Server Fault is a question and answer site for system and network administrators. Join them; it only takes a minute:

Sign up
Here's how it works:
  1. Anybody can ask a question
  2. Anybody can answer
  3. The best answers are voted up and rise to the top

Sometimes mysqld goes up to 95% cpu using top. This grinds my entire server to a halt. Is there some way of throttling cpu usage say to a maximum of 25%?

share|improve this question
up vote 3 down vote accepted

First, you need to enable slow query logging so you can detect the root cause of the problem.

Next, you need to profile your apps so you understand where resources are spent.

Finally, performance tune your mysql instance(es) to work best with your hardware and the app requirements.

In my experience, what kills mysql is disk access. The only way to "throttle" mysql is to properly shard your data so that disk access is kept to a minimum. If you have a table with 100 million rows, even with indexing, you'll experience join problems. So, shard that data out if possible. You can also use replication to "load balance" reads across multiple hosts.

There's any number of "shoot from the hip" solutions to solve performance problems. Without specificity of the root cause, it's unlikely any will help.

share|improve this answer
I have a (VERY cheap) server provider who shut down my server if I use more than a specific amount of CPU time. I know that I have enough CPU available in the day to complete all my queries but I can't change my code to throttle the sending of them - so I want to throttle the execution of them, slowing down the MySQL server. Is this possible? Can I configure Linux to limit CPU for example? – mjaggard Jun 13 '13 at 14:49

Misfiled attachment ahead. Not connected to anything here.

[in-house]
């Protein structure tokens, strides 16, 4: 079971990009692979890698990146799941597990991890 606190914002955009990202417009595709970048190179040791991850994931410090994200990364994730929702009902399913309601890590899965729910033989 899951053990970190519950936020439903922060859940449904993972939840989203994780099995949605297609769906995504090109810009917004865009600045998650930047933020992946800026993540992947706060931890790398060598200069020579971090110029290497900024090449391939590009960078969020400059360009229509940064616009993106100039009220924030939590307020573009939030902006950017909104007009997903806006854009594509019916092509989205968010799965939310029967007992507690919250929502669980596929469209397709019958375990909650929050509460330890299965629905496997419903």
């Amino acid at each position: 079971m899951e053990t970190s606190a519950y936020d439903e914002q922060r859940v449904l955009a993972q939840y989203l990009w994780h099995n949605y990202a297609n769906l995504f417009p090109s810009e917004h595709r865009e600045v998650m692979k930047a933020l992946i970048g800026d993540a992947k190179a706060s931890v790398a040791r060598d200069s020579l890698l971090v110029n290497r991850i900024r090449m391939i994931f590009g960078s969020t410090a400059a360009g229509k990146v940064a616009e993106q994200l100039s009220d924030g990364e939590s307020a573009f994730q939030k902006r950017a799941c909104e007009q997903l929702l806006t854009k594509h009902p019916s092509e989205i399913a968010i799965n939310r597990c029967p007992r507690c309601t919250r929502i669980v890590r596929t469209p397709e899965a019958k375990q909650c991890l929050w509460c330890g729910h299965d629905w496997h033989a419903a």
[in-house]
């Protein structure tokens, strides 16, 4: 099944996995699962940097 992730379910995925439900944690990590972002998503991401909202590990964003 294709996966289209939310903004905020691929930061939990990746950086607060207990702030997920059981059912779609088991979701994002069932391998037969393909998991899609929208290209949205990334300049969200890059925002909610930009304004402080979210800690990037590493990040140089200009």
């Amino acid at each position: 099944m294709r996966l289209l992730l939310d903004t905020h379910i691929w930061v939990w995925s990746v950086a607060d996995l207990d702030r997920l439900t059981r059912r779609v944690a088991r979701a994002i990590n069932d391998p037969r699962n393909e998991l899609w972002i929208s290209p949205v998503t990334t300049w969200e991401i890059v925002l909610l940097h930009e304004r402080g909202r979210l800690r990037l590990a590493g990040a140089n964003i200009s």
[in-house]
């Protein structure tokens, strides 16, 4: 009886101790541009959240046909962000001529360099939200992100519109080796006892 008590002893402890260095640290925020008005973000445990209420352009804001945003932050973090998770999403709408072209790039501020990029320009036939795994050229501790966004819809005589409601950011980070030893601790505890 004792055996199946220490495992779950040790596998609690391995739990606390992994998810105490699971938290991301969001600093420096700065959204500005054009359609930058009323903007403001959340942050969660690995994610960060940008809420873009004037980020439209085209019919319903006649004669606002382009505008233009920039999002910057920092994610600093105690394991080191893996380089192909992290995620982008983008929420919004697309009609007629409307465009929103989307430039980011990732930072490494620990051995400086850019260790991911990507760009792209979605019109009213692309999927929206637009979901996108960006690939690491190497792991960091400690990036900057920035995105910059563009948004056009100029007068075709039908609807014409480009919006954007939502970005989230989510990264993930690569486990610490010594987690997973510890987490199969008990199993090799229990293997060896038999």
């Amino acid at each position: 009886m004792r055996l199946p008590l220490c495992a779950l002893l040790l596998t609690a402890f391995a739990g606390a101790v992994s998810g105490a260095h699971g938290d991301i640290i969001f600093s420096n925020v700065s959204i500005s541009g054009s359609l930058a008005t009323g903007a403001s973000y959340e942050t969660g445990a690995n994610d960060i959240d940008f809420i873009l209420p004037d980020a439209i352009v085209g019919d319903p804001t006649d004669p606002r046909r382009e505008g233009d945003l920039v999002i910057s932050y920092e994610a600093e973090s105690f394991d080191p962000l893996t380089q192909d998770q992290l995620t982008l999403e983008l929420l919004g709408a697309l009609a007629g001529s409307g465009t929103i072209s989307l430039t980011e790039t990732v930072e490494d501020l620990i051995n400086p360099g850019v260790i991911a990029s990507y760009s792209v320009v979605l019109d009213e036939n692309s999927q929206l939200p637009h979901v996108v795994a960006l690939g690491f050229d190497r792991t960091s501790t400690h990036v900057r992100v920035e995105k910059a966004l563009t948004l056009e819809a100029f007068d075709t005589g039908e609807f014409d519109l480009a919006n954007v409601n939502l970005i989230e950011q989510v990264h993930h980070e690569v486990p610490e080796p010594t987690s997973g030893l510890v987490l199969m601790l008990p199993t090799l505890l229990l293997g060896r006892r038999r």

Randy has a very good answer, but I would like to add a more generic point.

CPU that is not used is wasted. A properly configured server does not grind go a halt if one service claims all CPU, as your operating system is built to handle this. So, what you can do is that you can lower the priority of the mysqld process (renice +19) to ensure your other process have a higher priority and get the CPU time they need.

Of course, this does not take care of the underlying problem, nor will it handle resource competition (high IO load or Swapping can make a server impossible to work with). But if it is a pure CPU issue changing the priority can help.

share|improve this answer
actually, the lowest nice priority is +19, not +20. – Julien Vehent Feb 23 '11 at 0:35
@Julien I am so used to having renice aliased to renice -n that I forgot that ;) – pehrs Feb 23 '11 at 8:28

Your Answer


By posting your answer, you agree to the privacy policy and terms of service.

Not the answer you're looking for? Browse other questions tagged or ask your own question.